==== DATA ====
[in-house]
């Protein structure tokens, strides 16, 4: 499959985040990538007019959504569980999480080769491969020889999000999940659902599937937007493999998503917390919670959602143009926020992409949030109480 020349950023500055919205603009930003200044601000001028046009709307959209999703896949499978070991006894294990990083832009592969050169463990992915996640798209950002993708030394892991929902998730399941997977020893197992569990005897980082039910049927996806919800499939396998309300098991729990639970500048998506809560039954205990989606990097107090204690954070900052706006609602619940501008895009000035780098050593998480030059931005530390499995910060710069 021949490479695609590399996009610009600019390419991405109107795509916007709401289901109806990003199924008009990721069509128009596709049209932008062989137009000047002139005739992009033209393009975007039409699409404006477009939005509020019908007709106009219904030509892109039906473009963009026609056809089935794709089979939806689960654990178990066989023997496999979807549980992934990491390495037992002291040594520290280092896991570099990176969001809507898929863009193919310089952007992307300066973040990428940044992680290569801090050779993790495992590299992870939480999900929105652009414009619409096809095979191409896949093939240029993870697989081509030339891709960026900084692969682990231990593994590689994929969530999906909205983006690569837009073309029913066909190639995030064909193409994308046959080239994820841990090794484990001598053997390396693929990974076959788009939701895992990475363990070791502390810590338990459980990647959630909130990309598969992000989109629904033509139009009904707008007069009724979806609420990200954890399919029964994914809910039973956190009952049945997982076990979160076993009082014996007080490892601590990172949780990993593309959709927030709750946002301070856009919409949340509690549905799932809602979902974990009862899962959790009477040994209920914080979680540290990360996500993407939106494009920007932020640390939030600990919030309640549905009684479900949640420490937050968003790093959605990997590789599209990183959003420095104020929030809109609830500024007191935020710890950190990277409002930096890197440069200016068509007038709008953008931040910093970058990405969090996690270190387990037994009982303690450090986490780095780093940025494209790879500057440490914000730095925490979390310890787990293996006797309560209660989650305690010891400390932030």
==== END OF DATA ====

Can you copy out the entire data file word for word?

[in-house]
């Protein structure tokens, strides 16, 4: 499959985040990538007019959504569980999480080769491969020889999000999940659902599937937007493999998503917390919670959602143009926020992409949030109480 020349950023500055919205603009930003200044601000001028046009709307959209999703896949499978070991006894294990990083832009592969050169463990992915996640798209950002993708030394892991929902998730399941997977020893197992569990005897980082039910049927996806919800499939396998309300098991729990639970500048998506809560039954205990989606990097107090204690954070900052706006609602619940501008895009000035780098050593998480030059931005530390499995910060710069 021949490479695609590399996009610009600019390419991405109107795509916007709401289901109806990003199924008009990721069509128009596709049209932008062989137009000047002139005739992009033209393009975007039409699409404006477009939005509020019908007709106009219904030509892109039906473009963009026609056809089935794709089979939806689960654990178990066989023997496999979807549980992934990491390495037992002291040594520290280092896991570099990176969001809507898929863009193919310089952007992307300066973040990428940044992680290569801090050779993790495992590299992870939480999900929105652009414009619409096809095979191409896949093939240029993870697989081509030339891709960026900084692969682990231990593994590689994929969530999906909205983006690569837009073309029913066909190639995030064909193409994308046959080239994820841990090794484990001598053997390396693929990974076959788009939701895992990475363990070791502390810590338990459980990647959630909130990309598969992000989109629904033509139009009904707008007069009724979806609420990200954890399919029964994914809910039973956190009952049945997982076990979160076993009082014996007080490892601590990172949780990993593309959709927030709750946002301070856009919409949340509690549905799932809602979902974990009862899962959790009477040994209920914080979680540290990360996500993407939106494009920007932020640390939030600990919030309640549905009684479900949640420490937050968003790093959605990997590789599209990183959003420095104020929030809109609830500024007191935020710890950190990277409002930096890197440069200016068509007038709008953008931040910093970058990405969090996690270190387990037994009982303690450090986490780095780093940025494209790879500057440490914000730095925490979390310890787990293996006797309560209660989650305690010891400390932030």